Have fun now again: Kick off the training wheels

Now and again we need to, if not celebrate, then engage in, frivolity. I just looked the word up in the dictionary: Frivolity, noun, ‘behaviour, not acting seriously.’ Genevieve de Stael-Holstein was a German aristocrat, though of Italian heritage, who described frivolity as: “…under whatever form it appears, deprives attention of its power, thought of its originality, and sentiment of its depth,” thus touching on the realities of the lighter side of life, but let’s be a little more frivolous shall we?
I see frivolous behaviour as that in which we abandon our worries, cares, concerns apprehensions, anxieties, bother, distress, unease, disquietude, agitation, stress and strain.
It should be a time when you, for a few moments, abandon any need to be an adult, and let the inner child out. Smile, laugh and release your inhibitions, and become again that joyful, artless individual that your wife fell in love with, your husband married with love in his eyes, or whose parents watched them play on the swing.
De Stael got a lot of things right in my opinion, for though not globally noted, in her own society circles, and especially at a time of formality and decorous behaviour, she was a breath of fresh air. She felt able to say what she wanted to whomsoever she wanted. She dressed in her own, sometimes quite bawdy and uninhibited manner, that upset the local gentry, well, really, the local gentry’s wives. She was politically and intellectually active, God forbid, and felt very well disposed to her own opinions.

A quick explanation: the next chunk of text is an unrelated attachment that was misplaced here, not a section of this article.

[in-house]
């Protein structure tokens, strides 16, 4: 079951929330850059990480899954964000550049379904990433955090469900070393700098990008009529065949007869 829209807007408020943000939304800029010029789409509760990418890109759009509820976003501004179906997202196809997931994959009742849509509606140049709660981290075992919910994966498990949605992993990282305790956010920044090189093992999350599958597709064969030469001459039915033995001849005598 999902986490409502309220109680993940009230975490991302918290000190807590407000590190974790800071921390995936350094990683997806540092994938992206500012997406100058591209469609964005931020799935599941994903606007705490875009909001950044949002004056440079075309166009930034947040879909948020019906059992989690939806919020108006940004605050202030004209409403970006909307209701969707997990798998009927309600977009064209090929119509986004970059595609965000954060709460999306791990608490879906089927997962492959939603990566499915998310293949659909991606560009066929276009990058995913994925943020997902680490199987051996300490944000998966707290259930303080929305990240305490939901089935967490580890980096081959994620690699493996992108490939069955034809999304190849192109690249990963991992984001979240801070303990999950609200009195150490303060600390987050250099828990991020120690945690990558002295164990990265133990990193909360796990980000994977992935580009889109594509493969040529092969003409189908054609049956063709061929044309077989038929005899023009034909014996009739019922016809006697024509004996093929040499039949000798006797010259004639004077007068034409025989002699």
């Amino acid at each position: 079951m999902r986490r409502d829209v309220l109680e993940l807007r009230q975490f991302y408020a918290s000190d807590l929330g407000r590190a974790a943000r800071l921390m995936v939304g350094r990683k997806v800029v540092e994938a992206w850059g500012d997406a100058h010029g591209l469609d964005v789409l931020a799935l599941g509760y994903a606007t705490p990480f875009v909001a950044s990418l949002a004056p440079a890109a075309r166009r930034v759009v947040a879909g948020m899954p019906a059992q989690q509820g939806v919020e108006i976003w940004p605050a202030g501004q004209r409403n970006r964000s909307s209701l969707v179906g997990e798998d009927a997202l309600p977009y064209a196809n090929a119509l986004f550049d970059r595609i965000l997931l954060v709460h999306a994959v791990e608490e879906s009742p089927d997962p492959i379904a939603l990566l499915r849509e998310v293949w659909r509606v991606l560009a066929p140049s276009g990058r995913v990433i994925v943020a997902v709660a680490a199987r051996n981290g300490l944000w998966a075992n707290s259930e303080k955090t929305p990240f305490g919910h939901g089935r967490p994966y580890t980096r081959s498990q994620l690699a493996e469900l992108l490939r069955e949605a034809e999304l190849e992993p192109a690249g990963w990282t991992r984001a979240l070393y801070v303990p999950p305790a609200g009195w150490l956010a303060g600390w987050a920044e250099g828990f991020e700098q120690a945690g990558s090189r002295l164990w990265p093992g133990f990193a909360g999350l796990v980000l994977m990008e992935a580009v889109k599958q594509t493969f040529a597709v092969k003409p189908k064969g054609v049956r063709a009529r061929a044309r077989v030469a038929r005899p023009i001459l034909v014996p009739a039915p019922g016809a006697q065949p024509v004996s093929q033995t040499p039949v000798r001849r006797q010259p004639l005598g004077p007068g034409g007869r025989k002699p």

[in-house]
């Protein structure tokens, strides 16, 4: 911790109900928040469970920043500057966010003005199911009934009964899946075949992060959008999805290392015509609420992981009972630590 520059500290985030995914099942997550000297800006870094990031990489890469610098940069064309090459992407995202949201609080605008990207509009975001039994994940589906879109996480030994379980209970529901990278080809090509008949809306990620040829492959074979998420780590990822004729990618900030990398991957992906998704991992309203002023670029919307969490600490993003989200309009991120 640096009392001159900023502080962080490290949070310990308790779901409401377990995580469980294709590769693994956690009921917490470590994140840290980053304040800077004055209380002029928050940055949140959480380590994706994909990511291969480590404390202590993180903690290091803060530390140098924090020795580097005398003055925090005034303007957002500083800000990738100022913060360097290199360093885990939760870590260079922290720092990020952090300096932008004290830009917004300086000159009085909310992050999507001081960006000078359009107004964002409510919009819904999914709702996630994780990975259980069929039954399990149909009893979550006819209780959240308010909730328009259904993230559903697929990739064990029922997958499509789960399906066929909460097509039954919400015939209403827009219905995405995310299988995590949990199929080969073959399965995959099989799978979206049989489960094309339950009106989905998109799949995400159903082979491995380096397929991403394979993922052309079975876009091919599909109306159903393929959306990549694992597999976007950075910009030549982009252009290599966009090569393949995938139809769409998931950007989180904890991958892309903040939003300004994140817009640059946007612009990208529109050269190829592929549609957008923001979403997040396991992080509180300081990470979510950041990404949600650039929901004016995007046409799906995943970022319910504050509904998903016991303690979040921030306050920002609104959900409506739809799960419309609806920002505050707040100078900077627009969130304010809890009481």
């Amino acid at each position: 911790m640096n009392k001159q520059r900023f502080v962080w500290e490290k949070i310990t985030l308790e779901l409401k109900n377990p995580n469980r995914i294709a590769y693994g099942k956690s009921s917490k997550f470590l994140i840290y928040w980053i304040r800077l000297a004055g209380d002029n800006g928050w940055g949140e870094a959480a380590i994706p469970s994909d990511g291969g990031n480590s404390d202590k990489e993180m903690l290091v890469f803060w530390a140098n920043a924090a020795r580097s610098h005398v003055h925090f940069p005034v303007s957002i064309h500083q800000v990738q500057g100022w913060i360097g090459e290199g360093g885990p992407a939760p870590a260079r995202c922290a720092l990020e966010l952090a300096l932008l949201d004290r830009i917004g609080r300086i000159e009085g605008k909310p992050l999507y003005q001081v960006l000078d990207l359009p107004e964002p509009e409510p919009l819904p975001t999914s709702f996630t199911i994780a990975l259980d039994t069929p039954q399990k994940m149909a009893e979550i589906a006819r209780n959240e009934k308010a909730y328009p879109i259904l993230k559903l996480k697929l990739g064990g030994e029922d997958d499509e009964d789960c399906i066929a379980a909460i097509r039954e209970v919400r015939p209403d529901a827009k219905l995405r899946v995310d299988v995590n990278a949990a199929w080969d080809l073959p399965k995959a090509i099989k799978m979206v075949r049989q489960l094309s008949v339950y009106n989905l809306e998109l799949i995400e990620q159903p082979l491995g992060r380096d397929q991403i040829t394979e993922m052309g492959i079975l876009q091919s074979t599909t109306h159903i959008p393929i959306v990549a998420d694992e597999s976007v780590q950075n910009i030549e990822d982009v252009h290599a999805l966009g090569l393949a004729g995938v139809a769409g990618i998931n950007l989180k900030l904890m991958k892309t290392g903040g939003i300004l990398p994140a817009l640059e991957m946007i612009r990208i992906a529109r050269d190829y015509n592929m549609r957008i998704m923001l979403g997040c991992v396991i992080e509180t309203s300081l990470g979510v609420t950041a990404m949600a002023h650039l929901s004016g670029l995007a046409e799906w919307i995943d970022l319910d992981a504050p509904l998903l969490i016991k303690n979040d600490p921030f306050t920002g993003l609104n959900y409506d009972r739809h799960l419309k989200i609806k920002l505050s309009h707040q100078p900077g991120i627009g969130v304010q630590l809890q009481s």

In fact, it was once said of her that, “there are three great powers struggling against Napoleon for the soul of Europe, England, Russia and Madame de Stael.” She spoke her mind with outrageous disregard for convention, enjoyed the patronage of kings and heads of state, and was also reputed to have said, “You must choose in life between boredom and suffering, though I will not.”
Noted poet Lord Byron wrote of her, “She was a good woman at heart and the cleverest at bottom, but spoilt by a wish to be — she not was. In her own house she was amiable; in any other person’s, you wished her gone, and in her own again.” I think that’s hilarious, beautiful words and an expression of the right and wrong of free expression in the same sentence.
But I digress.
I see frivolity, fun and laughter often, when I go to the local Grand Mall in Nizwa and watch the locals on the ice skating rink. The gay abandon with which the kids, young adults, and yes, some adults, cavort like playful Spring lambs in their field, on the immaculately groomed ice, is an absolute pleasure to watch. Faces wreathed in smiles, confidence and joy, it really is something.
At the ten-pin bowling alley there is a similar fun element. It’s just great to see all this happening in an environment fit for purpose, for I hate seeing kids playing in a moving car, on a motor scooter, or even playing football on a stony field, because I always feel like there are accidents waiting to happen.
I love to smile and be happy myself, but even more, I like to see it in others. Saint Basil wrote of frivolity that, “indulging in unrestrained laughter is a sign of intemperance, a desire for control over emotions, and a failure to repress frivolity with reason.” He may well be right, in fact, I’m sure he is… was. But really? Why should we abandon gaiety and laughter in the face of challenges? “No!” I say, “We should enlist them, and have the lighter side fight with us, for us, and in our place.”
Laughter rules, OK?

Ray Petersen